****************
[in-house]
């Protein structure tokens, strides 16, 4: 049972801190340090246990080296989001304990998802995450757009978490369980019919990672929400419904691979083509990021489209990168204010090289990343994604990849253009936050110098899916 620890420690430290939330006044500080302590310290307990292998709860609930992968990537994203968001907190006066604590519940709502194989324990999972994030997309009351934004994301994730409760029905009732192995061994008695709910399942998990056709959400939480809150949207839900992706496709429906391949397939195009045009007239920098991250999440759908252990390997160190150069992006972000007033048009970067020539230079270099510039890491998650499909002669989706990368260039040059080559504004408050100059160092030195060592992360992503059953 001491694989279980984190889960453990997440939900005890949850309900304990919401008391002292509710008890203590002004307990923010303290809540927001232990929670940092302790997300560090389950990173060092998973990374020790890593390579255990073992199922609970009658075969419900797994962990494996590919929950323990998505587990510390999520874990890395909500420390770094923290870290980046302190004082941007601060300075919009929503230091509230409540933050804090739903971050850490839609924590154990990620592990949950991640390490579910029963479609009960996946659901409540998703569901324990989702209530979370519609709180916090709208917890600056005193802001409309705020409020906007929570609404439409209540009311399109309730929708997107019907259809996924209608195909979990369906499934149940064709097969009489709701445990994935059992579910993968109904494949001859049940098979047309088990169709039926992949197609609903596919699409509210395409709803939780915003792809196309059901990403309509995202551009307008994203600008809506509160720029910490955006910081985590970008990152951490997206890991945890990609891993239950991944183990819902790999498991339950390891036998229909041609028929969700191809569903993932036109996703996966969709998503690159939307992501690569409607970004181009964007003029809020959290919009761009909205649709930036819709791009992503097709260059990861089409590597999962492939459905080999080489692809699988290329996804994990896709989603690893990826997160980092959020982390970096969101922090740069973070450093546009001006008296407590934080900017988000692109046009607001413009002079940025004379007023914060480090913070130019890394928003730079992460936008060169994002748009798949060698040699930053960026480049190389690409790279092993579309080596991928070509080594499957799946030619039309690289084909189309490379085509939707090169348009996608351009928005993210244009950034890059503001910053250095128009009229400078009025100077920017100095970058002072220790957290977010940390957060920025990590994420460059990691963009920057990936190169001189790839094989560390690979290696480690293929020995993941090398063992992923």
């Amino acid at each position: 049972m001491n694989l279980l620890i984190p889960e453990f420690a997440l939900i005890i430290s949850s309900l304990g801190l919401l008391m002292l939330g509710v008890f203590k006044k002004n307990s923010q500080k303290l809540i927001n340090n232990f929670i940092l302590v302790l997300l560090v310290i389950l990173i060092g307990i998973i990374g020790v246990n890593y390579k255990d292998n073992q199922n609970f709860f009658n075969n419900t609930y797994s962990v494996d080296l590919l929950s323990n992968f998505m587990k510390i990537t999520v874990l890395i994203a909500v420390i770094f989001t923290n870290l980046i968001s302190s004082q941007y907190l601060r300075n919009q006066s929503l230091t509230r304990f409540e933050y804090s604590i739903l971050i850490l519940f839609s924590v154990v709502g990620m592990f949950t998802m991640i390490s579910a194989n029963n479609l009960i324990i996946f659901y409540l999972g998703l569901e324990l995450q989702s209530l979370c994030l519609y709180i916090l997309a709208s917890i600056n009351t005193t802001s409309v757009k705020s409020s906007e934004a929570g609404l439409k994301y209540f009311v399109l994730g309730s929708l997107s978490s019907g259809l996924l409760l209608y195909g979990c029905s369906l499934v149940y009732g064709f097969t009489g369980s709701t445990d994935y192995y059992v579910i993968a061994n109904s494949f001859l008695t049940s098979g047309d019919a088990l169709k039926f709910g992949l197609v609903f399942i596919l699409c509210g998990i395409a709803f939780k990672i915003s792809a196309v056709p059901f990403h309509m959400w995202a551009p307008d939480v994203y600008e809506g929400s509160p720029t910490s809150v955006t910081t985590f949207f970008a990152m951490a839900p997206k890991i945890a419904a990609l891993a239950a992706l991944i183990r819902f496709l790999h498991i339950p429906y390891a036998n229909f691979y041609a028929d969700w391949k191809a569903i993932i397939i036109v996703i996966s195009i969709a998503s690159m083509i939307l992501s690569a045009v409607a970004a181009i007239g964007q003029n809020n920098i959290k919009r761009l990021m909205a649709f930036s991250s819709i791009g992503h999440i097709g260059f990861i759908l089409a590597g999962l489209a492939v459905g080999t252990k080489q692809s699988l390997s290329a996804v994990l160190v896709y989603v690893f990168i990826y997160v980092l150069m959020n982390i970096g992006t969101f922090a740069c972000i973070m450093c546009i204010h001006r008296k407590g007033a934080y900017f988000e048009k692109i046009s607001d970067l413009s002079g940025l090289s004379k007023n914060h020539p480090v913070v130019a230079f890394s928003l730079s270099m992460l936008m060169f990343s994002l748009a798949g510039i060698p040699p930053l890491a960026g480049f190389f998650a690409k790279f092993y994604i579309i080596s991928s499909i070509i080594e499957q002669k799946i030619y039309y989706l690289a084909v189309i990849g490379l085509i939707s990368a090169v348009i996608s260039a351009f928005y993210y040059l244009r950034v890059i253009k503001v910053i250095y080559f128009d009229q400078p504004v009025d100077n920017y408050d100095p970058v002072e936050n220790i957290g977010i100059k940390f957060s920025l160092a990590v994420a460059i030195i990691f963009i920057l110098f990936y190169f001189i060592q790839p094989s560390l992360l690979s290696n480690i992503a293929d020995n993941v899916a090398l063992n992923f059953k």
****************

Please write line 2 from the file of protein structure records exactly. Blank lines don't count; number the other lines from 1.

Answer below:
């Protein structure tokens, strides 16, 4: 049972801190340090246990080296989001304990998802995450757009978490369980019919990672929400419904691979083509990021489209990168204010090289990343994604990849253009936050110098899916 620890420690430290939330006044500080302590310290307990292998709860609930992968990537994203968001907190006066604590519940709502194989324990999972994030997309009351934004994301994730409760029905009732192995061994008695709910399942998990056709959400939480809150949207839900992706496709429906391949397939195009045009007239920098991250999440759908252990390997160190150069992006972000007033048009970067020539230079270099510039890491998650499909002669989706990368260039040059080559504004408050100059160092030195060592992360992503059953 001491694989279980984190889960453990997440939900005890949850309900304990919401008391002292509710008890203590002004307990923010303290809540927001232990929670940092302790997300560090389950990173060092998973990374020790890593390579255990073992199922609970009658075969419900797994962990494996590919929950323990998505587990510390999520874990890395909500420390770094923290870290980046302190004082941007601060300075919009929503230091509230409540933050804090739903971050850490839609924590154990990620592990949950991640390490579910029963479609009960996946659901409540998703569901324990989702209530979370519609709180916090709208917890600056005193802001409309705020409020906007929570609404439409209540009311399109309730929708997107019907259809996924209608195909979990369906499934149940064709097969009489709701445990994935059992579910993968109904494949001859049940098979047309088990169709039926992949197609609903596919699409509210395409709803939780915003792809196309059901990403309509995202551009307008994203600008809506509160720029910490955006910081985590970008990152951490997206890991945890990609891993239950991944183990819902790999498991339950390891036998229909041609028929969700191809569903993932036109996703996966969709998503690159939307992501690569409607970004181009964007003029809020959290919009761009909205649709930036819709791009992503097709260059990861089409590597999962492939459905080999080489692809699988290329996804994990896709989603690893990826997160980092959020982390970096969101922090740069973070450093546009001006008296407590934080900017988000692109046009607001413009002079940025004379007023914060480090913070130019890394928003730079992460936008060169994002748009798949060698040699930053960026480049190389690409790279092993579309080596991928070509080594499957799946030619039309690289084909189309490379085509939707090169348009996608351009928005993210244009950034890059503001910053250095128009009229400078009025100077920017100095970058002072220790957290977010940390957060920025990590994420460059990691963009920057990936190169001189790839094989560390690979290696480690293929020995993941090398063992992923």